Obituary of Alfred Christie
August 22, 1924 - January 14, 2009
Hampton Union, Tuesday, February 10, 2009
[The following article is courtesy of the Hampton Union and Seacoast Online.]
Former Hampton Playhouse owner dies;
Alfred Christie brought 'legendary' shows to area.
HAMPTON -- Alfred Christie, long-time owner/producer of the Hampton Playhouse, died of cancer Wednesday, Jan. 14, at home in Manhattan. Born Alfred Cohen in Bayonne, N.J., on Aug. 22, 1924, his varied life also included heroic duty in World War II and over 40 years as a teacher.
His military service as a heavy mortar gunner resulted in being awarded the Purple Heart among other honors. As part of the 38th Infantry, 2nd Division, his participation commenced in the invasion of Normandy and concluded in the Battle of the Bulge in which he was gravely injured.
This led to a level of celebrity, in particular for an episode at the Stage Door Canteen in which he discarded his crutches to dance with a girl and, embarrassed to retrieve them, he left unaided. The mystery was covered by the local press under the headline "Miracle Boy Walks Again."
Christie attended New York University on the G.I. Bill, and collected his Masters in Education from Columbia University. Having functioned as the theatre guru Harold Clurman's assistant, he ventured into two careers in 1950.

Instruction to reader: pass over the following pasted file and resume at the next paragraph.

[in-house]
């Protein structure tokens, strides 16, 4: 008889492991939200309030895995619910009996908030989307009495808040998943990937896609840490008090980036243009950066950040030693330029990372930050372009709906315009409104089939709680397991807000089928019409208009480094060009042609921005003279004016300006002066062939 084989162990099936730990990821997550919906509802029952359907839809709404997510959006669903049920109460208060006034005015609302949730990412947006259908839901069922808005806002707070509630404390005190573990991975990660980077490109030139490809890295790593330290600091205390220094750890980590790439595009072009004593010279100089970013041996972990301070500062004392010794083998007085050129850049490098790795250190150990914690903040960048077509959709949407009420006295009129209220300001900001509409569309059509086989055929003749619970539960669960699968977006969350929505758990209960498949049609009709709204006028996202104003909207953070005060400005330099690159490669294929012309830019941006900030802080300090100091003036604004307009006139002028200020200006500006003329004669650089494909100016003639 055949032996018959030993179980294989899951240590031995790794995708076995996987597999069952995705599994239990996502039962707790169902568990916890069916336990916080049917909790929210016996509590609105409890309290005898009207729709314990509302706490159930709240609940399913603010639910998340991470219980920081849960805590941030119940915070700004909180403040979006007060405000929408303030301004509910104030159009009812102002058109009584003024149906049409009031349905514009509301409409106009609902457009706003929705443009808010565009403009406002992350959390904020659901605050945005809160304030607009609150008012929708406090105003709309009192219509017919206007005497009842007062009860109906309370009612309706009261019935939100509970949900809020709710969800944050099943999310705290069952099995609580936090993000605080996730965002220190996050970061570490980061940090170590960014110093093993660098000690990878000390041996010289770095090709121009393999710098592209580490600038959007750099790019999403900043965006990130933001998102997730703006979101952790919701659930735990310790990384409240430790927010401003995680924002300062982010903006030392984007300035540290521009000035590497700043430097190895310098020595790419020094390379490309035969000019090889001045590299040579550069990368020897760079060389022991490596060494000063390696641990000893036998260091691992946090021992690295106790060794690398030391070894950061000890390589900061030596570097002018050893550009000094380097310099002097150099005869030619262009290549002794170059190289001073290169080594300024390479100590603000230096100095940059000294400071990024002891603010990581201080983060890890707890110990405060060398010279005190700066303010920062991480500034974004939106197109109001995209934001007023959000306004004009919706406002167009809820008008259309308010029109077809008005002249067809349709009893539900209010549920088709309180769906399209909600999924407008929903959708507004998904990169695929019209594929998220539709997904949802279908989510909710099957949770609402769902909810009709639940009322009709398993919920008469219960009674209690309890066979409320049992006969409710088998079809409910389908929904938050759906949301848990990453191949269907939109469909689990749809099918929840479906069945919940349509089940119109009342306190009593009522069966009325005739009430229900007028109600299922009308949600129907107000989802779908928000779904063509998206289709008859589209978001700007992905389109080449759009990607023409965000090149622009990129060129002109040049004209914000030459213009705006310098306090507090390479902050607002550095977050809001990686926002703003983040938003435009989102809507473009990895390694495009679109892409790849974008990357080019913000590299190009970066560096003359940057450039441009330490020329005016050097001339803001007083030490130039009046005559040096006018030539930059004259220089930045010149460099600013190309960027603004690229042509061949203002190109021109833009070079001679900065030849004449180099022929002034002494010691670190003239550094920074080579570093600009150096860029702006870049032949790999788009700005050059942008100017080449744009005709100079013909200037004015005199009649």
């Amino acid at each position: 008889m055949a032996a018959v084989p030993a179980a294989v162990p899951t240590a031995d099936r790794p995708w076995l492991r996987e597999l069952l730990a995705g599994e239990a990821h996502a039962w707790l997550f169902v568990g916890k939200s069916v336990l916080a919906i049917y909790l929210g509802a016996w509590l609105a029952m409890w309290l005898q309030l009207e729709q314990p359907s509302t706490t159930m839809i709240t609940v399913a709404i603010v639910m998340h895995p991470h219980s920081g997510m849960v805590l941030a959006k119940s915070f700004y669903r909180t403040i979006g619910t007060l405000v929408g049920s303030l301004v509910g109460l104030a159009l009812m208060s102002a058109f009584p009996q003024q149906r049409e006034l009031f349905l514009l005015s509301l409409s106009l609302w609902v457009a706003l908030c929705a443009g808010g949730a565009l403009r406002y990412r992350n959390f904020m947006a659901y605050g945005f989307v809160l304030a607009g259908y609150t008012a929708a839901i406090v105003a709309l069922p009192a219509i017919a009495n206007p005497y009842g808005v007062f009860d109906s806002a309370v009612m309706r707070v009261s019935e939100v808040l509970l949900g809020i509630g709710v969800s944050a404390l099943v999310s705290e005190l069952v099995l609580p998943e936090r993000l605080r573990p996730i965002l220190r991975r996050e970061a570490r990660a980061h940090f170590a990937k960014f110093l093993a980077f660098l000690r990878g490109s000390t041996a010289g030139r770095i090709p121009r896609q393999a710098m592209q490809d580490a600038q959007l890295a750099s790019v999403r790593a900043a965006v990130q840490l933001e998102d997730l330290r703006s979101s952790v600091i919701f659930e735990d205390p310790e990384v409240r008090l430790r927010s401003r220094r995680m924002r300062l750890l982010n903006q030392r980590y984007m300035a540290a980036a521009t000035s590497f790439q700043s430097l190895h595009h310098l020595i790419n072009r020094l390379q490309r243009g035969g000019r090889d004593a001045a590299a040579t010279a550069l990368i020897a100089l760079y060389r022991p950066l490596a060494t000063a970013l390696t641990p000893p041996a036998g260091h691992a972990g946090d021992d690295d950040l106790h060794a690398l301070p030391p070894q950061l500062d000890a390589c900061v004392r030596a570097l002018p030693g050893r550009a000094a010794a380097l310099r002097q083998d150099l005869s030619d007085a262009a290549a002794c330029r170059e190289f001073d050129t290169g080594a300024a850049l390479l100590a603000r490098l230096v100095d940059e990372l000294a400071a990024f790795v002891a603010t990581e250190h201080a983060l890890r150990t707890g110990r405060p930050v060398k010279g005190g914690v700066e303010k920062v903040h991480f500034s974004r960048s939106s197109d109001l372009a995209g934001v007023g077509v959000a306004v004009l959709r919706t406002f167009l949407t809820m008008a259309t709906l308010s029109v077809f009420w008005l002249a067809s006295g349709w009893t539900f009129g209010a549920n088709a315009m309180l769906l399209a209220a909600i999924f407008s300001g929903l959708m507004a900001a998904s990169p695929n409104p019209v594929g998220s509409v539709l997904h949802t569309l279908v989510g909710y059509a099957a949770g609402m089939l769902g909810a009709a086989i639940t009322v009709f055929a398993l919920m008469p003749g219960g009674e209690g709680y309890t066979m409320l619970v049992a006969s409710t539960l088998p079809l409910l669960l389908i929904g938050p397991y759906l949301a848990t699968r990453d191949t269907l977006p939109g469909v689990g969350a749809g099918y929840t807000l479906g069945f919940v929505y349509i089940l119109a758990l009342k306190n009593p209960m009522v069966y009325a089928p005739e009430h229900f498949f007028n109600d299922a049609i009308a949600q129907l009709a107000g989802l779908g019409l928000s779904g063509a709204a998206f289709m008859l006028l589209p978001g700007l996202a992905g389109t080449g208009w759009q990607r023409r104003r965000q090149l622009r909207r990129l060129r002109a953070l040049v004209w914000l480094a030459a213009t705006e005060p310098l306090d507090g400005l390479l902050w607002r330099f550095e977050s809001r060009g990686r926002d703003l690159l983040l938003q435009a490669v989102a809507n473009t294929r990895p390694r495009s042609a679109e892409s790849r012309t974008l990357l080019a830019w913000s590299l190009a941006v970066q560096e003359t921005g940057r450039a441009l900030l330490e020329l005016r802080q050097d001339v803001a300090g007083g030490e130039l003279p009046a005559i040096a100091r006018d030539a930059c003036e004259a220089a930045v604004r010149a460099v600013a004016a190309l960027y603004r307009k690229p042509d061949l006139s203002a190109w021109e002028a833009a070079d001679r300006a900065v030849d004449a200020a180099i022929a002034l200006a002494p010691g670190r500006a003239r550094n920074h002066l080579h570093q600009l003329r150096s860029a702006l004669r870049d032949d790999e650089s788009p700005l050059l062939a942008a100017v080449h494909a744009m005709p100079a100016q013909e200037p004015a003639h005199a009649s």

Not only did he teach English and speech in the New York City Public School system, but he also opened with partner John Vari the Hampton Playhouse.
In its 50 years it was designated "America's Ideal Summer Theatre" by Good Housekeeping Magazine and likewise cited as the quintessential summer-stock company by Good Morning America. Christie directed a lion's share of the innumerable productions over that span of time.
All of those summer performances were legendary, and some of the actors went on to become legends. A bikini-clad Rue McClanahan ("The Golden Girls") sang "Come Take a Bite of My Apple" as she starred in "Burlesque." Katherine Helmond ("Who's the Boss?") starred in "Any Wednesday."
The playhouse closed its doors in January 2001. The last production performed there was "South Pacific" in the summer of 1999.
A memorial service/celebration of his life will be held at 3:30 p.m., Feb. 28, at Central Presbyterian Church, 593 Park Avenue (corner of 64th Street in NY).
In lieu of flowers, contributions via woundedwarriorproject.org are encouraged.